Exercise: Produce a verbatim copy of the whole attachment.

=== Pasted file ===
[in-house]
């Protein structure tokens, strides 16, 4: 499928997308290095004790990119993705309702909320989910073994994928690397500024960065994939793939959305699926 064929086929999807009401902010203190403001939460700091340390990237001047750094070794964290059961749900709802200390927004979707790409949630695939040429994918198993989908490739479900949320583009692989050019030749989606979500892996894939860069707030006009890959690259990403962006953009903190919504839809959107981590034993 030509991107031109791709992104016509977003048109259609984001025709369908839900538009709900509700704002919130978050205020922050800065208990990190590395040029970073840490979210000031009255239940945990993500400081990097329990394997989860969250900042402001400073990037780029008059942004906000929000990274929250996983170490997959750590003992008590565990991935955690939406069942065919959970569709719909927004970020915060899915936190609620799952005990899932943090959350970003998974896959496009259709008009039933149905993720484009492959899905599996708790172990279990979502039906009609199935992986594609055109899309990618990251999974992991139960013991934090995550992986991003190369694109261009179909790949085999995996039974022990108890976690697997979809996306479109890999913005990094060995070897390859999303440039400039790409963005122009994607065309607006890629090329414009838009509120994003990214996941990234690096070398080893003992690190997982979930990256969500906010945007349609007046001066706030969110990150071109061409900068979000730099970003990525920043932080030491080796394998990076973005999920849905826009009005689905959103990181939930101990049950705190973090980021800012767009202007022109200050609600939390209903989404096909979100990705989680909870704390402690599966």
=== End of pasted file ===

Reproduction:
[in-house]
């Protein structure tokens, strides 16, 4: 499928997308290095004790990119993705309702909320989910073994994928690397500024960065994939793939959305699926 064929086929999807009401902010203190403001939460700091340390990237001047750094070794964290059961749900709802200390927004979707790409949630695939040429994918198993989908490739479900949320583009692989050019030749989606979500892996894939860069707030006009890959690259990403962006953009903190919504839809959107981590034993 030509991107031109791709992104016509977003048109259609984001025709369908839900538009709900509700704002919130978050205020922050800065208990990190590395040029970073840490979210000031009255239940945990993500400081990097329990394997989860969250900042402001400073990037780029008059942004906000929000990274929250996983170490997959750590003992008590565990991935955690939406069942065919959970569709719909927004970020915060899915936190609620799952005990899932943090959350970003998974896959496009259709008009039933149905993720484009492959899905599996708790172990279990979502039906009609199935992986594609055109899309990618990251999974992991139960013991934090995550992986991003190369694109261009179909790949085999995996039974022990108890976690697997979809996306479109890999913005990094060995070897390859999303440039400039790409963005122009994607065309607006890629090329414009838009509120994003990214996941990234690096070398080893003992690190997982979930990256969500906010945007349609007046001066706030969110990150071109061409900068979000730099970003990525920043932080030491080796394998990076973005999920849905826009009005689905959103990181939930101990049950705190973090980021800012767009202007022109200050609600939390209903989404096909979100990705989680909870704390402690599966």